Saturday, March 26, 2011

Saleh v. Titan: An Exception to the Law?

In a CNN interview with John King regarding a new CIA investigation, Democratic Senator Maria Cantwell stated, “No one is above the law.” With that quote in mind and after our viewing of The Ghosts of Abu Ghraib, I was interested in seeing which court cases occurred in relation to the crimes that occurred at Abu Ghraib. It was terrifying to learn that the detainees were randomly taken from their homes on the basis of groundless suspicion and that the women and children were captured for emotional torture and tortured themselves without having committing any wrongdoings. While looking through the aftermath trials on Abu Ghraib, I came across the case of Saleh v Titan.

Saleh v Titan is fighting for 250 Iraqi plaintiffs against the dehumanizing actions of the CACI International Incorporated and Titan Corporation (now L-3 Services) at Abu Ghraib .This charge is composed of two separate suits against two corporations that are private military contractors who provided services to the U.S. government for operating the military prison camp of Abu Ghraib. In September 11th, 2009, the Supreme Court decided in favor of the defendant, Titan/L-3 and CACI. The case is still in progress because of Circuit Judge Garland’s dissent on the case who claimed that this case should be further pursued as he was in favor of the prosecutors.

If you want more details on the case Saleh V Titan, here are the links to the case details:

It is important to note that Titan/L-3 and CACI were private military contractors who were participating in furthering acts at Abu Ghraib. With that said, do the private contractors who are sanctioning and furthering the dehumanization of innocent people through acts such as forced nudity and violent abuse, not guilty of that charge? I just find it hard to believe that a plaintiff group of 250 detainees claiming the same charge against Titan/L-3 and CACI is not enough witness based evidence for Titan/L-3 and CACI to be found guilty of torture. The large number of plaintiffs cannot simply be ignored; the Supreme Court has to acknowledge the evidence that lays in that number, 250, itself as this case continues.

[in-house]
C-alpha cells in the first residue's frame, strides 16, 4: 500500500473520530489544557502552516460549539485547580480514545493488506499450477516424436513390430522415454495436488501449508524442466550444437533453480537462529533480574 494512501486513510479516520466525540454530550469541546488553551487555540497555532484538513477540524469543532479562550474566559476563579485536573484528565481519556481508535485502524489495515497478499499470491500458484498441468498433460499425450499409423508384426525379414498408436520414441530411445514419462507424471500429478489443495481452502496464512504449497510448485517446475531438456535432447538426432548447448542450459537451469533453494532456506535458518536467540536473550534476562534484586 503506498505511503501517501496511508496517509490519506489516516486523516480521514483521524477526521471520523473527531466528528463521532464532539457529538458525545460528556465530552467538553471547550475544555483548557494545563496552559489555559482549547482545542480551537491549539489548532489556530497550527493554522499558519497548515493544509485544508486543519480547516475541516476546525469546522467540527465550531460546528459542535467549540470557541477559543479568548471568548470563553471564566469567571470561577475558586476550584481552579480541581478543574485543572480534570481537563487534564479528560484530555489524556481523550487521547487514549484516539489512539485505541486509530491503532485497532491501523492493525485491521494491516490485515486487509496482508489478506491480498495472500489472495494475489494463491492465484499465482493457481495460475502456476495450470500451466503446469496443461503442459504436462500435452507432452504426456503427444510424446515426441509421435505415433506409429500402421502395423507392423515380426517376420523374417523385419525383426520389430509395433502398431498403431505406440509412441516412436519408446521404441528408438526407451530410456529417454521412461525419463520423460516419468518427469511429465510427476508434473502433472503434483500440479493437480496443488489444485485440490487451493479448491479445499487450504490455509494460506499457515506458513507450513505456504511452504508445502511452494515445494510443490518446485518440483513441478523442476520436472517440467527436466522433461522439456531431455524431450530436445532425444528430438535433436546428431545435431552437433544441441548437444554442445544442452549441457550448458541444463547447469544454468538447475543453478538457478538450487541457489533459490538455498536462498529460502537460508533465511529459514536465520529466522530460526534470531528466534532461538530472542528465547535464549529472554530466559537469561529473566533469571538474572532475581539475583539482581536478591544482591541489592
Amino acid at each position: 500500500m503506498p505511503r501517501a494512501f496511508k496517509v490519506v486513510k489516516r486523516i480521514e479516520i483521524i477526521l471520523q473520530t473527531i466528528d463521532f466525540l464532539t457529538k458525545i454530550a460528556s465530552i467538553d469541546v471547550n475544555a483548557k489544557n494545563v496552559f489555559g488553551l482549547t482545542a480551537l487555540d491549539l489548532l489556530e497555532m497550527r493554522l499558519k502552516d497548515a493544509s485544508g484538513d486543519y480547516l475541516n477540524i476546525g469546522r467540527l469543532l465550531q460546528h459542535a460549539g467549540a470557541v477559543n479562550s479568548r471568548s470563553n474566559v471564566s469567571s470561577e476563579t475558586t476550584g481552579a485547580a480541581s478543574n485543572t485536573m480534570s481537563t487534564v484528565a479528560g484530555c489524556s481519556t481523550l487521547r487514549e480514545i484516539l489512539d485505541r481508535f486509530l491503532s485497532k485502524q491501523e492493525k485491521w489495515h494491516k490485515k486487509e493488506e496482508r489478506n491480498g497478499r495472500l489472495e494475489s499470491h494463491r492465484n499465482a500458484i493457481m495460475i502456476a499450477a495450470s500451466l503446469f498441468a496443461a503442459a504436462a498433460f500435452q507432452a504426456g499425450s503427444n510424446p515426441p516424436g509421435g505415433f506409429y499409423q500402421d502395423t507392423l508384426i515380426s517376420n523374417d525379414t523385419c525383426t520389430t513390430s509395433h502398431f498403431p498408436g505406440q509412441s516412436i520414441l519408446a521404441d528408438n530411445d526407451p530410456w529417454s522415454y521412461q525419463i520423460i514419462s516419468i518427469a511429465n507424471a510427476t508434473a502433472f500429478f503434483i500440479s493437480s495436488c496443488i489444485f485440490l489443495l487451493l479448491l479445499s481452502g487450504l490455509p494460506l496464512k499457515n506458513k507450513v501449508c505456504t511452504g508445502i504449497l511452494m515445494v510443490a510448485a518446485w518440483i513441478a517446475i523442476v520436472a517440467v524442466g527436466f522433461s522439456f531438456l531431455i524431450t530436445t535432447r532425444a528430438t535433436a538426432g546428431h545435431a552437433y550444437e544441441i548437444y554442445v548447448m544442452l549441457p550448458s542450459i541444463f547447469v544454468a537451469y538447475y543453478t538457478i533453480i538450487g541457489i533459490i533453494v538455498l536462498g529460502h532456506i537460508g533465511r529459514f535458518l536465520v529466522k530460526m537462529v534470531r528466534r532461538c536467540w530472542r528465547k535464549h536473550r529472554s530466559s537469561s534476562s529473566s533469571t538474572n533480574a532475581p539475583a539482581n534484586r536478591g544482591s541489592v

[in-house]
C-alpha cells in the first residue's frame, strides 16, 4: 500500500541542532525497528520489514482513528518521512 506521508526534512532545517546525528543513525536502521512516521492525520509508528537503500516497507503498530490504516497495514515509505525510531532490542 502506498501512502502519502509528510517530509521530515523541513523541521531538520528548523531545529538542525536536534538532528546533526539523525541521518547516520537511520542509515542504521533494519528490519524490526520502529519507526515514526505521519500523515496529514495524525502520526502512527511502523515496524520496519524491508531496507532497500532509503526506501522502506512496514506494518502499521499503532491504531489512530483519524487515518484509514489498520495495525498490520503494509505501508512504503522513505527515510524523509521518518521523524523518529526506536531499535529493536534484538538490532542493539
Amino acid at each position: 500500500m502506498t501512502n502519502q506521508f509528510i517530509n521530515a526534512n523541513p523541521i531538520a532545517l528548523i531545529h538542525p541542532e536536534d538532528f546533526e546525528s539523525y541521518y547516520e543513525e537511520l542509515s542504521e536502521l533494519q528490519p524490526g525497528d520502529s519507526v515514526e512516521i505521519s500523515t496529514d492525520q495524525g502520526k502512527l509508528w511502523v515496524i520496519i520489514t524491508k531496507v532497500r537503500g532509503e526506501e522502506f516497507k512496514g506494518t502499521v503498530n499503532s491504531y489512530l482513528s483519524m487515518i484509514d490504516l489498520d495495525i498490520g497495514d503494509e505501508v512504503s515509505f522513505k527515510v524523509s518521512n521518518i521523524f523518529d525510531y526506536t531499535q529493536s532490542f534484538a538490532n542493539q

The decision on Saleh v. Titan was counterintuitive to me. Thus I wanted to ask, one, are there different laws specifically applicable to the rights of private military contractors? Two, do you agree with the Supreme Court’s decision in favor of the defendants? Three, does such a court decision of not prosecuting the private military contractors,Titan/L-3 and CACI,place them, in a sense, “above the law”?


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  2. This is really interesting, Manali. As we consider the state of exception, this case seems to suggest that not only can the state be argued "above the law", but also other parties or entities that work alongside the state (or, as the case may be, who help the state accomplish their less-than-legal goals) can be treated as if norms and laws do not apply. As you mentioned, the Titan/L-3 and CACI are private contractors. They were not an officially integrated member of the US government, but nonetheless they essentially received protection. This case ruling proves that they too, are perceived to be above the law. As frightening as the notion of a state of exception may be, I find it all the more unnerving when we see an example like this where a state’s private ally is not held to normal legal and moral standards. Not to mention, this is a very, very slippery slope.


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